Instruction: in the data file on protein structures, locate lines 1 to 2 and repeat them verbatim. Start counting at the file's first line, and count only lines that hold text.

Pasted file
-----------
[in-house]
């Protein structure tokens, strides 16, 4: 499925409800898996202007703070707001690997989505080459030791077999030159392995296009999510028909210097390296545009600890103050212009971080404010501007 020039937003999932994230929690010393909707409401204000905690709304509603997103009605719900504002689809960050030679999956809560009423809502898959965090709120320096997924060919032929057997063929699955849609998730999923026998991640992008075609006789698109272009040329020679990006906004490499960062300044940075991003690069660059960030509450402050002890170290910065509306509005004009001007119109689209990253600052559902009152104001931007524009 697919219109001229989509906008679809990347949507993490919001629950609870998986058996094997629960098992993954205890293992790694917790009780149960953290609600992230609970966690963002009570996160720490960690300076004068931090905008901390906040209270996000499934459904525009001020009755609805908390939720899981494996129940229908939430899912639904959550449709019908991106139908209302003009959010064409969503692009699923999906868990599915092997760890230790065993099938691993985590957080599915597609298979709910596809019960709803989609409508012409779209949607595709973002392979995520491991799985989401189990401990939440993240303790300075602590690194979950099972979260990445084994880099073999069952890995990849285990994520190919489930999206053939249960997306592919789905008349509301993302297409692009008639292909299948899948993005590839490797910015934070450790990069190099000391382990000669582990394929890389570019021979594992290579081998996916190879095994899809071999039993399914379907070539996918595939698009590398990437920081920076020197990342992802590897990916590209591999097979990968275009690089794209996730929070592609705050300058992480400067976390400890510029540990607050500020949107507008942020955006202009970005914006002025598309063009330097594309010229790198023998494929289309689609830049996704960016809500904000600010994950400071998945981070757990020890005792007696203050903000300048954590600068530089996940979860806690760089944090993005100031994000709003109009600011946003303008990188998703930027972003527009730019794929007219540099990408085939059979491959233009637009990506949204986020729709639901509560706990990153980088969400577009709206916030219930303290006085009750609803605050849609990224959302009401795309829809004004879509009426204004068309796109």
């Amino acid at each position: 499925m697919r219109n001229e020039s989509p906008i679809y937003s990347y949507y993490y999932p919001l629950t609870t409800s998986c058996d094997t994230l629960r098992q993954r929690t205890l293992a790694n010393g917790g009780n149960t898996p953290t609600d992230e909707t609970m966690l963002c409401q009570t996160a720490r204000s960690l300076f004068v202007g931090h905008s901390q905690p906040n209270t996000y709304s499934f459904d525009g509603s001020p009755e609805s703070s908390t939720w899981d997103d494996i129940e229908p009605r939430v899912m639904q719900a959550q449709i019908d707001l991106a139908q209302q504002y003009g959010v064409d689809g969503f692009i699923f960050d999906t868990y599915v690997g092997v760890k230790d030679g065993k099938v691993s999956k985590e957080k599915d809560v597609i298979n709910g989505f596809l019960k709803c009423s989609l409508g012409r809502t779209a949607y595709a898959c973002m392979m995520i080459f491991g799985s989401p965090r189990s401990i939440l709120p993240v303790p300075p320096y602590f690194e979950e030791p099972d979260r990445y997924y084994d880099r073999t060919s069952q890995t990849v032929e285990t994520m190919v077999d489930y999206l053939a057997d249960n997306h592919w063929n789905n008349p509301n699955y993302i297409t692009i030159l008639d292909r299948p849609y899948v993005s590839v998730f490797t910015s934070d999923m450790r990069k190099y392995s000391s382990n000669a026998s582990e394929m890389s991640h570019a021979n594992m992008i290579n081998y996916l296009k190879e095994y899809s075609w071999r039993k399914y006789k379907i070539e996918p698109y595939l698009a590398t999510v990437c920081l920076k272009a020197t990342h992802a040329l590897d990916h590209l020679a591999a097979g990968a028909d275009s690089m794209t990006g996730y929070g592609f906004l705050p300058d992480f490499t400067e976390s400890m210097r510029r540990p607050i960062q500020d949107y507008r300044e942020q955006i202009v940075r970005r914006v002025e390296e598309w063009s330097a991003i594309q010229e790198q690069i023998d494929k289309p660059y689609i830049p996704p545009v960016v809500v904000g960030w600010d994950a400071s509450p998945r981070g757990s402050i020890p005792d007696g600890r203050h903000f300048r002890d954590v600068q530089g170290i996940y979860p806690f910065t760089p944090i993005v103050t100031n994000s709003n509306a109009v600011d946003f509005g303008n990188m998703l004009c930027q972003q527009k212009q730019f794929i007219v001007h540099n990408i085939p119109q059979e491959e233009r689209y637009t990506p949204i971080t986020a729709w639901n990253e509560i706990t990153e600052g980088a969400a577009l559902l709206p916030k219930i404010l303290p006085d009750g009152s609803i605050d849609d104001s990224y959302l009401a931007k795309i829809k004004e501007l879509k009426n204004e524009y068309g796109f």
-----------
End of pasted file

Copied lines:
[in-house]
């Protein structure tokens, strides 16, 4: 499925409800898996202007703070707001690997989505080459030791077999030159392995296009999510028909210097390296545009600890103050212009971080404010501007 020039937003999932994230929690010393909707409401204000905690709304509603997103009605719900504002689809960050030679999956809560009423809502898959965090709120320096997924060919032929057997063929699955849609998730999923026998991640992008075609006789698109272009040329020679990006906004490499960062300044940075991003690069660059960030509450402050002890170290910065509306509005004009001007119109689209990253600052559902009152104001931007524009 697919219109001229989509906008679809990347949507993490919001629950609870998986058996094997629960098992993954205890293992790694917790009780149960953290609600992230609970966690963002009570996160720490960690300076004068931090905008901390906040209270996000499934459904525009001020009755609805908390939720899981494996129940229908939430899912639904959550449709019908991106139908209302003009959010064409969503692009699923999906868990599915092997760890230790065993099938691993985590957080599915597609298979709910596809019960709803989609409508012409779209949607595709973002392979995520491991799985989401189990401990939440993240303790300075602590690194979950099972979260990445084994880099073999069952890995990849285990994520190919489930999206053939249960997306592919789905008349509301993302297409692009008639292909299948899948993005590839490797910015934070450790990069190099000391382990000669582990394929890389570019021979594992290579081998996916190879095994899809071999039993399914379907070539996918595939698009590398990437920081920076020197990342992802590897990916590209591999097979990968275009690089794209996730929070592609705050300058992480400067976390400890510029540990607050500020949107507008942020955006202009970005914006002025598309063009330097594309010229790198023998494929289309689609830049996704960016809500904000600010994950400071998945981070757990020890005792007696203050903000300048954590600068530089996940979860806690760089944090993005100031994000709003109009600011946003303008990188998703930027972003527009730019794929007219540099990408085939059979491959233009637009990506949204986020729709639901509560706990990153980088969400577009709206916030219930303290006085009750609803605050849609990224959302009401795309829809004004879509009426204004068309796109």